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Wheeling in the caregiver’s shoes  15th September 2016

You do not know what to expect until you are walking in their shoes.  I am talking about caregivers of people in wheelchairs.

So I needed to take Moti to see his osteopath at Tanglin Shopping Centre.  I had earlier arranged with Ms. Maimunah of
The Metta Day Rehabilitation Centre for the Elderly to borrow a wheelchair as Moti had difficulties walking.  Thank you Ms. Maimunah for this loan and Adam for delivering it to my home.

It is a great challenge to navigate a wheelchair with a person weighing 100kg.  We were very grateful for the wonderful angels lending us a helping hand.  Thank you to the Chinese lady for holding the doors open and closing them after us.  Thank you to the Indian gentleman for showing us where the ramp is and for wheeling Moti down the slope as he saw I was struggling; and taking us all the way to the taxi stand.  Thank you to the Chinese man for flagging down the taxi and making sure no one cuts the queue and for folding and lifting the wheelchair into the taxi.

Thanks to Asha, Kanta and Dada for coming over and cheering Moti up.  And Asha for giving us a lift to Tanglin Shopping Centre.  Lucky for us Asha drove us right next to the lift lobby and we were able to take the lift to the first floor and then had to go around the corridor to take the lift to the office of the osteopath.  Opening and closing doors were a challenge, especially when the door won’t stay open when you push it open wide.  You have to position yourself and the wheelchair backwards, quickly open the door and hold it open with your backside as you manoeuvre the wheelchair through.   Tricky but manageable.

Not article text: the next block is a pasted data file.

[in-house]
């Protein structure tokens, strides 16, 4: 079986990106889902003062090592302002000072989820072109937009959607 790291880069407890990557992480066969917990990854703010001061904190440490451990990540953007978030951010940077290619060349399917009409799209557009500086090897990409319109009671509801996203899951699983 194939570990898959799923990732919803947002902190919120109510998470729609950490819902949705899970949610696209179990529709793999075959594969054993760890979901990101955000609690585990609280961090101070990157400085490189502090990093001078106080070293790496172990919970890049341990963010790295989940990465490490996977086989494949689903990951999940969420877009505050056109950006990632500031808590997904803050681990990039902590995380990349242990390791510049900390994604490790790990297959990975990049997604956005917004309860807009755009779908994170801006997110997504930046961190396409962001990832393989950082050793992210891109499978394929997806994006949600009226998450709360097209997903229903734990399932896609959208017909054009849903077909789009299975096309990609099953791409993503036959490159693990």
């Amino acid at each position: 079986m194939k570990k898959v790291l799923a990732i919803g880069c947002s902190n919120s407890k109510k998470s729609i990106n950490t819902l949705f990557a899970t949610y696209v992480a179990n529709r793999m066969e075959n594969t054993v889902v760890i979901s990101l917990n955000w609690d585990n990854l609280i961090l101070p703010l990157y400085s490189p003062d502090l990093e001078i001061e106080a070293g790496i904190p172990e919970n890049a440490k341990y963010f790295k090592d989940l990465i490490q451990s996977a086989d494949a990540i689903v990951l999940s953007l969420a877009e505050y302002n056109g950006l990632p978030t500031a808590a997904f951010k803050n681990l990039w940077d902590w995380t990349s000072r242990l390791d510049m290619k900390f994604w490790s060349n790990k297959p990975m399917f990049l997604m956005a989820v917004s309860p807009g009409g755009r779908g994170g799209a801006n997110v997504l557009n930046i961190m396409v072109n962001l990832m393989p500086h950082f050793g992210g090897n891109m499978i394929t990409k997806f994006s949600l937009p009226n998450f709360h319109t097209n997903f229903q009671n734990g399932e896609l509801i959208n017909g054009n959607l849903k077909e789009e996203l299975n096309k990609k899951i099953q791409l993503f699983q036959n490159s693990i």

For going up the slope you need to have momentum and keep going, keep going until you reach the top.  If you stall halfway, boy, your load weighs a ton!

For going down the slope you have to go backwards.  In this way you have more control of the wheelchair as you can push it upwards and hold it steady as gravity begins to pull and slide the wheelchair down the slope.  If you do not go down the slope backwards. you will not have the strength to grasp onto the wheelchair as gravity pulls the wheelchair down hill at high speed.

Manoeuvring along narrow corridors can be tricky, especially when turning around corners.  One needs to have good spatial awareness, something which I am lacking of.  I had to ask Moti to keep his knees and arms within the confine of wheelchair width and also have to make sure that his feet are not extended too far out.  It is a pity the wheelchair does not have rear view mirrors when I am backing into the lifts.  I also have to  be careful I do not roll the wheels onto feet that that gets into my way.

All in all it was an adventure pushing a wheelchair as the person sitting in it enjoyed the ride to the osteopath.

To find out more about wheel etiquette, please click here





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